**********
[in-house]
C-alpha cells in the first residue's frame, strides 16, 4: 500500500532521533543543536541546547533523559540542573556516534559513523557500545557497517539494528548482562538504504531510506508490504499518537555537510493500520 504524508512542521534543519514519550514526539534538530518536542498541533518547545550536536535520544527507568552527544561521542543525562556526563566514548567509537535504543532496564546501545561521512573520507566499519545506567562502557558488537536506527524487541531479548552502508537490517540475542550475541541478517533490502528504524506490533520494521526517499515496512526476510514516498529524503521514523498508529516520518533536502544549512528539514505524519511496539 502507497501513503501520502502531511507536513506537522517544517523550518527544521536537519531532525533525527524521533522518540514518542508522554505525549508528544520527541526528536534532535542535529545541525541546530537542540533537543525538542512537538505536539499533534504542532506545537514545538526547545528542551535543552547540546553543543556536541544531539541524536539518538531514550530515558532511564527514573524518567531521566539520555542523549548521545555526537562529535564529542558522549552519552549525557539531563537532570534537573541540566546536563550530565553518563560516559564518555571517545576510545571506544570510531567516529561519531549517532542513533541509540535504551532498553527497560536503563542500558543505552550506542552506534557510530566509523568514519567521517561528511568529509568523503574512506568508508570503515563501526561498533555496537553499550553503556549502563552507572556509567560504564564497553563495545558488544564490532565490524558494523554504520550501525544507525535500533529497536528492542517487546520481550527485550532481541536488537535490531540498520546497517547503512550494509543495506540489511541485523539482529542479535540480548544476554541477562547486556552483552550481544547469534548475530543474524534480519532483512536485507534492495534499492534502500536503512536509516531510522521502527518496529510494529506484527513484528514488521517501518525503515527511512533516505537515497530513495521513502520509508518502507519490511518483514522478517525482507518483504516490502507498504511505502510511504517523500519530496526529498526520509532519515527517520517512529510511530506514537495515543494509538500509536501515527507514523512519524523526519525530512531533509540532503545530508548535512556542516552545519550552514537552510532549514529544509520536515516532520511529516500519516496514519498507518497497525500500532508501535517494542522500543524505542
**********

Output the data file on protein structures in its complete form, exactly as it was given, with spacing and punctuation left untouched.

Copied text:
[in-house]
C-alpha cells in the first residue's frame, strides 16, 4: 500500500532521533543543536541546547533523559540542573556516534559513523557500545557497517539494528548482562538504504531510506508490504499518537555537510493500520 504524508512542521534543519514519550514526539534538530518536542498541533518547545550536536535520544527507568552527544561521542543525562556526563566514548567509537535504543532496564546501545561521512573520507566499519545506567562502557558488537536506527524487541531479548552502508537490517540475542550475541541478517533490502528504524506490533520494521526517499515496512526476510514516498529524503521514523498508529516520518533536502544549512528539514505524519511496539 502507497501513503501520502502531511507536513506537522517544517523550518527544521536537519531532525533525527524521533522518540514518542508522554505525549508528544520527541526528536534532535542535529545541525541546530537542540533537543525538542512537538505536539499533534504542532506545537514545538526547545528542551535543552547540546553543543556536541544531539541524536539518538531514550530515558532511564527514573524518567531521566539520555542523549548521545555526537562529535564529542558522549552519552549525557539531563537532570534537573541540566546536563550530565553518563560516559564518555571517545576510545571506544570510531567516529561519531549517532542513533541509540535504551532498553527497560536503563542500558543505552550506542552506534557510530566509523568514519567521517561528511568529509568523503574512506568508508570503515563501526561498533555496537553499550553503556549502563552507572556509567560504564564497553563495545558488544564490532565490524558494523554504520550501525544507525535500533529497536528492542517487546520481550527485550532481541536488537535490531540498520546497517547503512550494509543495506540489511541485523539482529542479535540480548544476554541477562547486556552483552550481544547469534548475530543474524534480519532483512536485507534492495534499492534502500536503512536509516531510522521502527518496529510494529506484527513484528514488521517501518525503515527511512533516505537515497530513495521513502520509508518502507519490511518483514522478517525482507518483504516490502507498504511505502510511504517523500519530496526529498526520509532519515527517520517512529510511530506514537495515543494509538500509536501515527507514523512519524523526519525530512531533509540532503545530508548535512556542516552545519550552514537552510532549514529544509520536515516532520511529516500519516496514519498507518497497525500500532508501535517494542522500543524505542